Business, Investment planning, Protecting

Improving your Financial Literacy and other Quora questions

10 July 2023

With people tightening their belts all over the UK, personal finance seems to crop up in everyone’s discussions at some point nowadays. Often times, television and social media can confuse us with the amount of solutions or further problems they might provide, making it difficult to make sense of everything. With this in mind, we decided to take a quick look on Quora to see exactly what questions people have been asking in the financial advice realm and see if we could help.

What’s the best way to invest to have financial freedom in 10 years?

Investing is not a guaranteed ticket to financial freedom, as there is always a chance you may not get back as much as what you invest – especially in regard to stocks and bonds. There is no way ‘best’ or even ‘sure-fire’ way to achieve financial freedom as life in unpredictable and people’s personal finance plans change; despite this, there’s a number of things you can do to ensure you’re putting yourself in an advantageous position.

Make specific financial goals: Decide the amount of savings, assets, or passive income you need to achieve the level of financial freedom you desire. This will give us something to aim for.

Establish a thorough budget: Make a budget that enables you to save and invest a sizable amount of your income after taking stock of your current financial status. Spend less money than necessary and put more money into your investing portfolio.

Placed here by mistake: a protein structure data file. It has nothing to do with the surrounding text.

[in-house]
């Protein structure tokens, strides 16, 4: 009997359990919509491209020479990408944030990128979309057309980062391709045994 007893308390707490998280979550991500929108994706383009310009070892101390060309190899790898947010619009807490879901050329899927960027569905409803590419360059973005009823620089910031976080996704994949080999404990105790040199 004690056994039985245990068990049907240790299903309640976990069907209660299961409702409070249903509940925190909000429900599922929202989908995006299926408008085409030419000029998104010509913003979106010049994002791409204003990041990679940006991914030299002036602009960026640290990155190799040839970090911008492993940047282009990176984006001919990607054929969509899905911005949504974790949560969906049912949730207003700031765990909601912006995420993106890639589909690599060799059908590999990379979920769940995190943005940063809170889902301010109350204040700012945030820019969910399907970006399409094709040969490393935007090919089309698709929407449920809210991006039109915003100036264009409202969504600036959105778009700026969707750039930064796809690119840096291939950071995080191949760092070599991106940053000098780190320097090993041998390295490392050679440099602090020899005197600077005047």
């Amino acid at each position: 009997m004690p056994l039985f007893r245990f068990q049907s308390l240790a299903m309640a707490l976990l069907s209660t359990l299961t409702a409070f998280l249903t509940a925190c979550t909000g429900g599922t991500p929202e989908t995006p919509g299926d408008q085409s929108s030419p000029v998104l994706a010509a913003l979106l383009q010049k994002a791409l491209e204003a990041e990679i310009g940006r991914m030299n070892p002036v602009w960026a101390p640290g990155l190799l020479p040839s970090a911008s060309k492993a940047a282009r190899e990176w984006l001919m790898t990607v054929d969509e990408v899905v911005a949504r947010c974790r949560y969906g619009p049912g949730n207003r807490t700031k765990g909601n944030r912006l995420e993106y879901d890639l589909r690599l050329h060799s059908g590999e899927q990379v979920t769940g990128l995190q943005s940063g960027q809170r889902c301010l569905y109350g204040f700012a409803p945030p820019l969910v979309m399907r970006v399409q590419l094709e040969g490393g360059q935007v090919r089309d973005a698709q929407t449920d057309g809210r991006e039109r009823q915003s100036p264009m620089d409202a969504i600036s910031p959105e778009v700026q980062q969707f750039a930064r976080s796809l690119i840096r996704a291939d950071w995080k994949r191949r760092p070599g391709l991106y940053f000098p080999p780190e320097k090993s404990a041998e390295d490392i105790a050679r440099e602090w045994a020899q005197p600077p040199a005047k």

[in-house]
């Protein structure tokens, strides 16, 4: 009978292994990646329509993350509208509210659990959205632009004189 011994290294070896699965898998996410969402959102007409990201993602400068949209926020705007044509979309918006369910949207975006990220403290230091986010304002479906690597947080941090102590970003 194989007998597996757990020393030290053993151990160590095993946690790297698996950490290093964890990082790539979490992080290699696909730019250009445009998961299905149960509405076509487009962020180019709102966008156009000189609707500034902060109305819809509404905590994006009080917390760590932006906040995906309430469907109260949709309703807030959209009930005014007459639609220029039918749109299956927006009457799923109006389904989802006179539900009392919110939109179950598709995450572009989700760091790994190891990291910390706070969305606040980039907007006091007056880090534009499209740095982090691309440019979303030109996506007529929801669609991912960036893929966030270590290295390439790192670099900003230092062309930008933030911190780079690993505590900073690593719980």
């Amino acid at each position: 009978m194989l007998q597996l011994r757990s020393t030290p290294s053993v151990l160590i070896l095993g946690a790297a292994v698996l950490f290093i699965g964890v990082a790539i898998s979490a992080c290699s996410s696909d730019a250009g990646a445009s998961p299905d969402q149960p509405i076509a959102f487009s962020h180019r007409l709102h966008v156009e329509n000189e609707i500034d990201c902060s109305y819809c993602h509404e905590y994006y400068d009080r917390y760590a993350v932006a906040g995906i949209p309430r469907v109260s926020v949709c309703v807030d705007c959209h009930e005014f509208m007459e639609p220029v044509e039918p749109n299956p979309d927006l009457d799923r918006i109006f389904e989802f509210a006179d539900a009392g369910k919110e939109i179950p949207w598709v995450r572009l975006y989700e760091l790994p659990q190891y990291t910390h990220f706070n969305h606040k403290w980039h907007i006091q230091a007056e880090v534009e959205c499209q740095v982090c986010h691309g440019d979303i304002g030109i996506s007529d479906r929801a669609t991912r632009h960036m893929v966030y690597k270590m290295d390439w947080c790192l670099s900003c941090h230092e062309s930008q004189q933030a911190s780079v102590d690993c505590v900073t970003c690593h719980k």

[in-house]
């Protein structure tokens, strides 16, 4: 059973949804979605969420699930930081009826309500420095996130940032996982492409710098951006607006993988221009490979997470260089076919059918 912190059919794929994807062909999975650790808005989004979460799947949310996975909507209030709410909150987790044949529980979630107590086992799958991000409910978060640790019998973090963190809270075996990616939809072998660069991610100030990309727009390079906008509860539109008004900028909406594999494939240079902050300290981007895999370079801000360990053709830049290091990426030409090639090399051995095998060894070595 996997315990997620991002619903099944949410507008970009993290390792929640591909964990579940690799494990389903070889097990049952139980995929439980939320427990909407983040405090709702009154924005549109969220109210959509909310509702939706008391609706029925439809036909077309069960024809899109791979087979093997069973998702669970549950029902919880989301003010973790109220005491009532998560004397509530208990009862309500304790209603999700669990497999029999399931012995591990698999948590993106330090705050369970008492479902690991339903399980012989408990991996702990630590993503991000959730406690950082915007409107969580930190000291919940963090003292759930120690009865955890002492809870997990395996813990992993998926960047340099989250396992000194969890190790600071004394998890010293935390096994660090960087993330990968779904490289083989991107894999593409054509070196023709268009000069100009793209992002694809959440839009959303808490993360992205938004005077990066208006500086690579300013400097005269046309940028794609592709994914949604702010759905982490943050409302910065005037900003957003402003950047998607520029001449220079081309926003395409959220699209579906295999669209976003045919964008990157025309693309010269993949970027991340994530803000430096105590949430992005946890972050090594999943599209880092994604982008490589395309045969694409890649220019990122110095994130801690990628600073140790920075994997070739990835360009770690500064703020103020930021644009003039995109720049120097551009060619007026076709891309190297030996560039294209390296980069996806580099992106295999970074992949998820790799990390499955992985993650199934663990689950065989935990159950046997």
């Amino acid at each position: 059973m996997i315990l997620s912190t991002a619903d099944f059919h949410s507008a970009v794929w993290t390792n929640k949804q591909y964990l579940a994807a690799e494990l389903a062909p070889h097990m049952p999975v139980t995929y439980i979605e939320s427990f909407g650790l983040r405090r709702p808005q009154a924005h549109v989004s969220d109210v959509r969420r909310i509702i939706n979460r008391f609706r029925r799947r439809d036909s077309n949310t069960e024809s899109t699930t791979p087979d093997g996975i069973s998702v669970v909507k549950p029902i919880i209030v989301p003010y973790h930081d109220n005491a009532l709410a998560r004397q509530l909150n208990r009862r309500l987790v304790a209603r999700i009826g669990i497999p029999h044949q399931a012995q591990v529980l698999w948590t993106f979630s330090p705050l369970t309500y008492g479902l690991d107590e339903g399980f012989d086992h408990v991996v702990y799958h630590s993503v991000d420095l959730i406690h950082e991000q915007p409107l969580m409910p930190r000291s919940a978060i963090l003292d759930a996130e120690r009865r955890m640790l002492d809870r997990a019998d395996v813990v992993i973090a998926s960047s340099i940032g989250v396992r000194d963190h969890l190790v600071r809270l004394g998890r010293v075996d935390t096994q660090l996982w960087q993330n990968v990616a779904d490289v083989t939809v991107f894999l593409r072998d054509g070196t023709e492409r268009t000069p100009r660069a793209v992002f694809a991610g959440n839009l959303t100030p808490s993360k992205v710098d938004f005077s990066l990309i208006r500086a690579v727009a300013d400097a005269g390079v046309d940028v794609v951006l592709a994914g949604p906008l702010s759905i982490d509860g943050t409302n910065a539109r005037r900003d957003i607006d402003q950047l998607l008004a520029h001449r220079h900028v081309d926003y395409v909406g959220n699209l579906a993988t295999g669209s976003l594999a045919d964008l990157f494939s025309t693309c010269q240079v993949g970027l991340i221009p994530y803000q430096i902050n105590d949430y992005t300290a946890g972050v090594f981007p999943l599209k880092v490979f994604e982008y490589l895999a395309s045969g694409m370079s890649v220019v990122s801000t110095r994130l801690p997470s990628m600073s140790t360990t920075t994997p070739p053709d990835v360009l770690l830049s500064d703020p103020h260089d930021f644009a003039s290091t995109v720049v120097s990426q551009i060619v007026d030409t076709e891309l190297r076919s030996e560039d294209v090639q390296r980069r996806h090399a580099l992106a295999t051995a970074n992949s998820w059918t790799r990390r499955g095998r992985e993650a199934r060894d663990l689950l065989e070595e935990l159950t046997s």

Create an emergency fund: Before investing, it’s critical to create a fund that can cover 3-6 months of living expenses. This safety net will guard you from unforeseen events and let you stick to your long-term investing plan.

Become knowledgeable about investing: Learn about the various investing alternatives available, including stocks, bonds, real estate, mutual funds, and exchange-traded funds (ETFs). Recognize their risk appetites, possible rewards, and how well they fit with your objectives.

Diversify investment portfolio: Diversify your investments across several asset classes and businesses to prevent placing all your eggs in one basket. This reduces risk and may eventually result in higher returns.

Accept that an investment is not guaranteed to pay dividends and this is by no means a comprehensive guide to achieve financial freedom. Ultimately, the decisions you make with your money are yours alone and you need to be willing to be responsible for those when you invest.

What are the key principles for successful financial planning and money management?

Budgeting